If you are looking for Steve Burchik on a Wednesday evening, chances are that you'll find him down on J-dock, getting ready to teach keelboat lessons for the Cal Sailing Club (CSC). He's also a regular volunteer for the Open House and Youth Ride events.
Steve moved to the Bay area in 1978 for a job, and hasn't left since. Apart from his dedication to helping out at CSC, he is known for promoting the use of safety whistles: during a keelboat study group class, he brought a shopping bag full of plastic whistles to distribute among aspiring senior skippers. Steve especially values the diversity and depth among the ranks of CSC members.
He took a break from the tiller to answer a few of our questions:
How did you hear about CSC and when did you join?
I first heard about CSC from my son. He suggested a family picnic in Berkeley and had heard about the Open House. He thought I might enjoy an opportunity to go sailing. I had an exhilarating sail in a dinghy, got soaking wet and immediately walked over to the club house and signed up in April 2007. During my first year of sailing, I kept a simple log each time I went sailing. I just checked it to confirm the dates and was surprised to see that Todd Price was the Skipper on my introductory sail. Our paths would cross many times in the ensuing years.
[Editor's note: Todd Price was a very active and well-known CSC member who passed away in 2012.]
What motivates you to help out so much?
The motivation is simple, I like to sail, whether it's me at the tiller or someone else. The Club provides an amazing resource: almost-free boats and instruction in one of the best sailing venues in the world. My only regret is that I didn't search out CSC when I moved to the Bay area more than thirty years ago.
What is the most terrifying moment you've had on the water?
My most terrifying moment came during a cruise to Pier 1 1/2 last summer. I was following another keelboat that had set up the cruise. The forecast was modest, with winds of 15 to 20 knots. The winds picked up and we reefed the main and were still having difficulty getting past the Berkeley Pier. I radioed the other boat and said that we were turning back and heading to Chevy's in Emeryville. We made it to Emeryville comfortably and had a great lunch. Some of the crew got a ride from a friend so three of us sailed the keelboat back to J-dock. The wind seemed stronger, but we were making progress although the seas were challenging. As we approached the Berkeley Marina, our jib ripped in half, but we did finally dock the boat without any injury to crew or the boat (other than the jib). The next day one of the crew sent out an email stating that the winds in the lee of Alcatraz during the mid-afternoon were 30 to 35 knots with gusts of 45 knots.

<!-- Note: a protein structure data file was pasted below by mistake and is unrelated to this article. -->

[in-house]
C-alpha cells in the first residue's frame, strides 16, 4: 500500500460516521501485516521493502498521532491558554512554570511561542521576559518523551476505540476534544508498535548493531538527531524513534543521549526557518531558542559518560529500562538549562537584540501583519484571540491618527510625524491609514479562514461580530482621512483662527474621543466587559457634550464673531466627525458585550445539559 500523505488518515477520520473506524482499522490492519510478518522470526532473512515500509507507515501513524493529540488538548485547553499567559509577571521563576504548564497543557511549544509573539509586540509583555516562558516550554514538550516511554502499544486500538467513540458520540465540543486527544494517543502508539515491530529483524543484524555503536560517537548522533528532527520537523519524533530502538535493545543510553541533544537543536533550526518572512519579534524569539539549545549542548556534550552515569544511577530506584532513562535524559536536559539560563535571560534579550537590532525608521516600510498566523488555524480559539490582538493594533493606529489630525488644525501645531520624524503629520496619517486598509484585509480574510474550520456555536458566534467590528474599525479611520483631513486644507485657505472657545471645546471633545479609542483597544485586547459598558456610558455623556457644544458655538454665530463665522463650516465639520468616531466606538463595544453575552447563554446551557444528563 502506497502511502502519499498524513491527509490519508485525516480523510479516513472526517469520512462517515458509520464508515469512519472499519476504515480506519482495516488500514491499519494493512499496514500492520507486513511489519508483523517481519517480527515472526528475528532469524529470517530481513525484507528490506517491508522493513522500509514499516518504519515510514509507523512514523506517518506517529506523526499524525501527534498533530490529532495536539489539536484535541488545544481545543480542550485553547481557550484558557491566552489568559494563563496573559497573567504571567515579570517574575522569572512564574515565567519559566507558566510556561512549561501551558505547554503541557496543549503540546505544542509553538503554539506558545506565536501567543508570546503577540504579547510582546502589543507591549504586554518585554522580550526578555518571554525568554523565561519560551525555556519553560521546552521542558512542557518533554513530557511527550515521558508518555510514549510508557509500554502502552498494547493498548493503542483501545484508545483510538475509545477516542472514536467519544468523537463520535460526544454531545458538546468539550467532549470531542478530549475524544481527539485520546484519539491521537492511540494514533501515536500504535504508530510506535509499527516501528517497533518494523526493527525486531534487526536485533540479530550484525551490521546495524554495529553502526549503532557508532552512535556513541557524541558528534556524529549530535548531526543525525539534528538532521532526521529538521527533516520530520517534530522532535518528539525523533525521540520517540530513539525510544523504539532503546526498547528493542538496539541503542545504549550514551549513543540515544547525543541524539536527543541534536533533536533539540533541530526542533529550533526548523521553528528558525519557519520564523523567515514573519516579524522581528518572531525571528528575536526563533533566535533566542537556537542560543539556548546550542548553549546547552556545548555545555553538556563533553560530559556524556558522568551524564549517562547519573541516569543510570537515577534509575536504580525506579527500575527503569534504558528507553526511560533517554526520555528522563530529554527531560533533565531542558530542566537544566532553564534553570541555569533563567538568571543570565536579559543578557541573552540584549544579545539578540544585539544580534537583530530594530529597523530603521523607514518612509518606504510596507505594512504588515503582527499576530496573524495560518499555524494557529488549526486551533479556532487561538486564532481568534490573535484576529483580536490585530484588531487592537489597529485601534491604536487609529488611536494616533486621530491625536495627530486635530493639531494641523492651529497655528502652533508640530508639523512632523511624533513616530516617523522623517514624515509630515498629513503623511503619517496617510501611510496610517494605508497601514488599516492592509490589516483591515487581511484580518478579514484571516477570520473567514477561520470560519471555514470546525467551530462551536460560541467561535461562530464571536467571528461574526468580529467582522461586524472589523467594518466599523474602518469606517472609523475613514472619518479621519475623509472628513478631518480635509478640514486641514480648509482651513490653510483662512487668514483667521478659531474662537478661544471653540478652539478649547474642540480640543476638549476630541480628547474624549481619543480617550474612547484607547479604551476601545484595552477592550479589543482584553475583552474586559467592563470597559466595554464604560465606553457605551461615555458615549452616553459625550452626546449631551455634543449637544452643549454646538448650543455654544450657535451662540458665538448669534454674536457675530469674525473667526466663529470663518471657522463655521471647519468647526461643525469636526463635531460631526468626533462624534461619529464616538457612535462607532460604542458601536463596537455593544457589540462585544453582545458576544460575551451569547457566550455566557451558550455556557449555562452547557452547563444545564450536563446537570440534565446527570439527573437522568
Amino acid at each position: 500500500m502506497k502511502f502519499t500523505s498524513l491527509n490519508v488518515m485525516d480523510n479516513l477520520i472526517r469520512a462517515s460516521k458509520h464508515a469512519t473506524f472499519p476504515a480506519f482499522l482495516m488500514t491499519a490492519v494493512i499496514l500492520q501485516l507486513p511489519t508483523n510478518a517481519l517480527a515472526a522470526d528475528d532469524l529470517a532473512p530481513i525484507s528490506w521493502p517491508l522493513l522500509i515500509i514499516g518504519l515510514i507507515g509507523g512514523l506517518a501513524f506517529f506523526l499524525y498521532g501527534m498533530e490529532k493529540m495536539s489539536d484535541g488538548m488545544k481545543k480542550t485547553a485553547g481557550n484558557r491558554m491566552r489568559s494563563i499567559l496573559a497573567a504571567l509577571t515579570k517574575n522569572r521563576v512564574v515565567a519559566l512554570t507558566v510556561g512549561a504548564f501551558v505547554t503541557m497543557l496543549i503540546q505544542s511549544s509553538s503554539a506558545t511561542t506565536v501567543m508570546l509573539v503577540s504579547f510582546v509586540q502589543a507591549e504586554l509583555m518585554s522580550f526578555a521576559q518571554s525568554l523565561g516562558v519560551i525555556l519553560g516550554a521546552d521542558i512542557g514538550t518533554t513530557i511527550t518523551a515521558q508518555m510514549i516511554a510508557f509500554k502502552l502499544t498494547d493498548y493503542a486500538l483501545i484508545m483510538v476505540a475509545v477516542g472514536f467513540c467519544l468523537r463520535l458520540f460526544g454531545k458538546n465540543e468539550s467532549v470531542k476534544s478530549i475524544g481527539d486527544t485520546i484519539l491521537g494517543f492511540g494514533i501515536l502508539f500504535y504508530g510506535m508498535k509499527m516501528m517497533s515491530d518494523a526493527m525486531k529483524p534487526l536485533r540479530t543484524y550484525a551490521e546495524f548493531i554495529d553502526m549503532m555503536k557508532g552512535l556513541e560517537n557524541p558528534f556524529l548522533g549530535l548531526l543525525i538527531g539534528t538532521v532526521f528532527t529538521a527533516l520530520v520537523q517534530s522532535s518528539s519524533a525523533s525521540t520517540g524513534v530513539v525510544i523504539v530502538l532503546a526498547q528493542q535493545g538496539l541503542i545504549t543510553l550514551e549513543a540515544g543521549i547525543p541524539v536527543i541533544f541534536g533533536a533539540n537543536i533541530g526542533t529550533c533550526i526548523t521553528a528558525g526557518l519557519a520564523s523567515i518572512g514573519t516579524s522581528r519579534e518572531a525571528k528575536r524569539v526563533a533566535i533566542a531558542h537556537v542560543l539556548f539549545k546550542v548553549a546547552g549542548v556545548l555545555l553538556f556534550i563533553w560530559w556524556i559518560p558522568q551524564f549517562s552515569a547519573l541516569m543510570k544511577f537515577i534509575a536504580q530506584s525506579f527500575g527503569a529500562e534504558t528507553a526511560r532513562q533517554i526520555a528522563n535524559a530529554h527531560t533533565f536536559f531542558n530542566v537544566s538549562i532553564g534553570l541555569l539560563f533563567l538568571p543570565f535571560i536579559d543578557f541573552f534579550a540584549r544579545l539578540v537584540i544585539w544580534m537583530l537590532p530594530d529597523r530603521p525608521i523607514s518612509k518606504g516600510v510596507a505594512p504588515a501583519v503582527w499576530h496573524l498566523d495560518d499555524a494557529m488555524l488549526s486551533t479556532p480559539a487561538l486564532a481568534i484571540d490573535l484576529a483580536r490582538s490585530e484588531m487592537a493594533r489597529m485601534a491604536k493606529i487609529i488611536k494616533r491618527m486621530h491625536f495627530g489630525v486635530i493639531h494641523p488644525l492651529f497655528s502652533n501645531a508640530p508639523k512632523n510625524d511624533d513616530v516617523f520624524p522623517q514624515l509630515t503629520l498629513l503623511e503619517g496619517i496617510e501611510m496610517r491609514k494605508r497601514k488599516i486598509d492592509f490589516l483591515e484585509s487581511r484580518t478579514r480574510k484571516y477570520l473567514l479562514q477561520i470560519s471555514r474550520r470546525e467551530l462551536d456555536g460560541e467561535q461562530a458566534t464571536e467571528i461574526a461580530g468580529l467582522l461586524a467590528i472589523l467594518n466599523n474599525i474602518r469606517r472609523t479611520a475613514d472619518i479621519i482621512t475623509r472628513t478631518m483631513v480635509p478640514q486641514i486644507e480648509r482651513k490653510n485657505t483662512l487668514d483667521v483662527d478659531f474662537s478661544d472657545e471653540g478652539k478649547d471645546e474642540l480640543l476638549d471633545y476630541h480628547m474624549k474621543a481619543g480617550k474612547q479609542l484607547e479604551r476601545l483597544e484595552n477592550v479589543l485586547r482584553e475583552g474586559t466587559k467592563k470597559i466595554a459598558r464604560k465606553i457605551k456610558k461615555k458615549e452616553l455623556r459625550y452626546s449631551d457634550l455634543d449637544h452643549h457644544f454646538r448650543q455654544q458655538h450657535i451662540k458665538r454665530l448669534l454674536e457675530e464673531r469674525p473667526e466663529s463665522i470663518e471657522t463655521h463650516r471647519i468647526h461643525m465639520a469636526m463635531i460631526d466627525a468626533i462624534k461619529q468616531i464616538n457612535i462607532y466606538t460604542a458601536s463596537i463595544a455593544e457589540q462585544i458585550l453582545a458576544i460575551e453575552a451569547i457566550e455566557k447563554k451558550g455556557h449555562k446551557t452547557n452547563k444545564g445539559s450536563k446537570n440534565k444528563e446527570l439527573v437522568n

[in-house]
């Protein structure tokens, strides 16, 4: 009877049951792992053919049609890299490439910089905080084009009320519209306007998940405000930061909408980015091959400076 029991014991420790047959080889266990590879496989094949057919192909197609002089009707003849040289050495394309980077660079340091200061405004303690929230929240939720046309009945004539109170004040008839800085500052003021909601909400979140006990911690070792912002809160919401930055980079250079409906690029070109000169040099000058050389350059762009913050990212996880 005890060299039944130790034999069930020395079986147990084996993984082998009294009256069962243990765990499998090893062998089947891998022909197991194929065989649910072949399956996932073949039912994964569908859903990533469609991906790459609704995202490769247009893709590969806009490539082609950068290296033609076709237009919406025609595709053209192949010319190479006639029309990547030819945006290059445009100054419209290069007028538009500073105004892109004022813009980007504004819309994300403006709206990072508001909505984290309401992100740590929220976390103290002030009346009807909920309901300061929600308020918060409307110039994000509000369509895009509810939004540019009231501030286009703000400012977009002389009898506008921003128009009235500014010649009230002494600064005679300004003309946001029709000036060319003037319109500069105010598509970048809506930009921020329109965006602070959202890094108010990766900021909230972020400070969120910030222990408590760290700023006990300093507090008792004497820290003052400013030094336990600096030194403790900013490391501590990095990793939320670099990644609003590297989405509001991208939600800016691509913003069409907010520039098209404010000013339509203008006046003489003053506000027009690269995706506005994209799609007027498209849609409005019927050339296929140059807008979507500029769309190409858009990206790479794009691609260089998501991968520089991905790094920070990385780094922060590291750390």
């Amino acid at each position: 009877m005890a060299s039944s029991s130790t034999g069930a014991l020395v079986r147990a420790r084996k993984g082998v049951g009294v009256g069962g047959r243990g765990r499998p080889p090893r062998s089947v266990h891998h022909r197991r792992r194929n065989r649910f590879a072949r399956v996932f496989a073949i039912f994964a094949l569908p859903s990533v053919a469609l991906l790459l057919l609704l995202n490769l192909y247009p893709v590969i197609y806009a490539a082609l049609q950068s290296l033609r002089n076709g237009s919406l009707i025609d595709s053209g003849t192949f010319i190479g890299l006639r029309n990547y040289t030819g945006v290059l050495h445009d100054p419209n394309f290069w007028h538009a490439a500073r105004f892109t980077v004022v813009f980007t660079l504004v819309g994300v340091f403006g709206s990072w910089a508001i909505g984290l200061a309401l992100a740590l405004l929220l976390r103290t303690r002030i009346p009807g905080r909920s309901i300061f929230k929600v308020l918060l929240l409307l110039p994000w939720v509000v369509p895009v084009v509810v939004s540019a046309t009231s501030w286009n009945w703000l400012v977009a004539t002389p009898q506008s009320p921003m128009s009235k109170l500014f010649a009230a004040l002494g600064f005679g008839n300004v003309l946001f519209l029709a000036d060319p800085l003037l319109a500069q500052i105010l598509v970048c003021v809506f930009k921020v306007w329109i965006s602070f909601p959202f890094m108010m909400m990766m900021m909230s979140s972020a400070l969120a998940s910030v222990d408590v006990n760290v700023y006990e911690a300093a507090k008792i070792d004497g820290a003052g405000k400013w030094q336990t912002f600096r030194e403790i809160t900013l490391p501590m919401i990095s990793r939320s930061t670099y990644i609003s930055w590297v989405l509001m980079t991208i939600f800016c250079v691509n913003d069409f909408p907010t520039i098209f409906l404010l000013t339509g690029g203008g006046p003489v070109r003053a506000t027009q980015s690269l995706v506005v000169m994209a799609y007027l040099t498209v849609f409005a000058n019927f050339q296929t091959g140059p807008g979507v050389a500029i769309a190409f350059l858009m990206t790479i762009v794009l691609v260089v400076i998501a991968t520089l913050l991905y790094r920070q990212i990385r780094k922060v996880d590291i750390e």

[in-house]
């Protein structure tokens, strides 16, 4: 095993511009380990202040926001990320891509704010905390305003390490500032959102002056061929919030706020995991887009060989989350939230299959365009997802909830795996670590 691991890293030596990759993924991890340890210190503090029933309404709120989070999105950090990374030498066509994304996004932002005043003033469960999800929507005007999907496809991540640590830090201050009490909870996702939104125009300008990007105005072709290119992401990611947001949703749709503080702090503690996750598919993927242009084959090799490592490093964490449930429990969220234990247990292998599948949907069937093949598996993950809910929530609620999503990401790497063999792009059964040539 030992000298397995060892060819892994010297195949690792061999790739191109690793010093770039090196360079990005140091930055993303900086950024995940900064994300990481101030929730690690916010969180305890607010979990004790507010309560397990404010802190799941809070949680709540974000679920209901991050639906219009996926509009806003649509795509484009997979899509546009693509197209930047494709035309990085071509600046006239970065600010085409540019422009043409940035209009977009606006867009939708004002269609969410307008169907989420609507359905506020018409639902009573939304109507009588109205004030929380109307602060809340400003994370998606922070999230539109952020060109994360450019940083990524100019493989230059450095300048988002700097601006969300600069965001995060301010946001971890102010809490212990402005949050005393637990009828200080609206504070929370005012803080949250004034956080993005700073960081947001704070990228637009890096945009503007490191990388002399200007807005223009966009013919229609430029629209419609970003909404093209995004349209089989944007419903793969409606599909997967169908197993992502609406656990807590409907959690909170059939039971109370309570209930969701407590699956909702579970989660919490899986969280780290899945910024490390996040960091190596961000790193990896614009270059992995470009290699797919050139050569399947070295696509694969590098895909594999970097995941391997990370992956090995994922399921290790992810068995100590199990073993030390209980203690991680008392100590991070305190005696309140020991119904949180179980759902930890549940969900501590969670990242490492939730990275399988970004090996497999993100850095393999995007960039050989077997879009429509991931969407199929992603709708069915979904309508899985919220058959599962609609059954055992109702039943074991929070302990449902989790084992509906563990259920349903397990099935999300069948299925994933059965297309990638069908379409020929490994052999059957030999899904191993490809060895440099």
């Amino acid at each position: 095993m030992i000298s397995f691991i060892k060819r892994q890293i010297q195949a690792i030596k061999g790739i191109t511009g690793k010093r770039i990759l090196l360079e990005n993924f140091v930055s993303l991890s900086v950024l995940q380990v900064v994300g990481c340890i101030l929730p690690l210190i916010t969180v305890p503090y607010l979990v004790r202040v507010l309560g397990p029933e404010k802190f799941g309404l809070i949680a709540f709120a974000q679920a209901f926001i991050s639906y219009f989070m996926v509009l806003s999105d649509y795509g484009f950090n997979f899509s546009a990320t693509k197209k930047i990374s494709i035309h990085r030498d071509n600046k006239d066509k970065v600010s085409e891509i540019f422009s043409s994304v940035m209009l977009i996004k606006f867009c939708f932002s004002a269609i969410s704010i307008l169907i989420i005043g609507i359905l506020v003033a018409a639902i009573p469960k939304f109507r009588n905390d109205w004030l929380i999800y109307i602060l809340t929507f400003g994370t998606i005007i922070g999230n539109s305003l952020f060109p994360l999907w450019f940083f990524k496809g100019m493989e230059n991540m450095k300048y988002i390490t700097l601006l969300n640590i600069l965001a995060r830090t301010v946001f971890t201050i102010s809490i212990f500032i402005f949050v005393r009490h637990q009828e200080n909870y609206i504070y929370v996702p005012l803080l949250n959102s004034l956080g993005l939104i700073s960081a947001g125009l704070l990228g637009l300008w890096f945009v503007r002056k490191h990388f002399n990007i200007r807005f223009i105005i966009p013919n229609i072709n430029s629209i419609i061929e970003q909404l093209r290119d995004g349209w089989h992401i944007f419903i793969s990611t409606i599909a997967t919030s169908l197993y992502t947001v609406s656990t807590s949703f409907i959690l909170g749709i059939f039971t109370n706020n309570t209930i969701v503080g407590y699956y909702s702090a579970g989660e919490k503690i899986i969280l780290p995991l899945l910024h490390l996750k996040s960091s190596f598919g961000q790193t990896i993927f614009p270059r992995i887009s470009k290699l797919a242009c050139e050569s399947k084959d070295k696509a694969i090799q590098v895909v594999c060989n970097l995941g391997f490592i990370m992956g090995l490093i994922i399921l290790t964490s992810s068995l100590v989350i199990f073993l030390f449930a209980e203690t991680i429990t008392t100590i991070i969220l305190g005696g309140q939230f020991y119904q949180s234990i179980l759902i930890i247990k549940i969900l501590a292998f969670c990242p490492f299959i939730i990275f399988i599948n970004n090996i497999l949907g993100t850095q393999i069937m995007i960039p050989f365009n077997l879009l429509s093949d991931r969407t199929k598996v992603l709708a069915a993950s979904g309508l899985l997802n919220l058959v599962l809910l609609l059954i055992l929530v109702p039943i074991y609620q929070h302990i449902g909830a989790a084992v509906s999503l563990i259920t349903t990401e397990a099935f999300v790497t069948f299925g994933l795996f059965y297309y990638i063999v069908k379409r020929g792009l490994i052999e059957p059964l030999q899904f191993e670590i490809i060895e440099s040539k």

What do you like to do when you aren't sailing or helping out at CSC?
When I am not sailing, I pursue photography and writing. I have just finished a book based on my experiences in Vietnam with an infantry unit. The book is being edited and should be published in the next few months. The book is the result of my photography hobby. It started last spring when a high school English teacher asked me to show some of my Vietnam photos to two of her advanced English classes. She has developed a semester program based on war and uses books such as "Red Badge of Courage" and "All Quiet on the Western Front" to tie in war-related stories with serious analysis and discussion of the literary works and the probable effects on real people at that time or the present.
A few weeks later someone asked me to make a presentation to a group in Berkeley by presenting some of the pictures I had taken. My pictures were half slides and half black & white photos. I proceeded to scan all the slides and negatives and was surprised to learn that I had more than 4,000 photos. The presentation went well and someone asked if I was writing a book. I realized that if I simply wrote a ten word caption for each image, I would have more than 40,000 words. So the writing began in the summer and I've just finished it.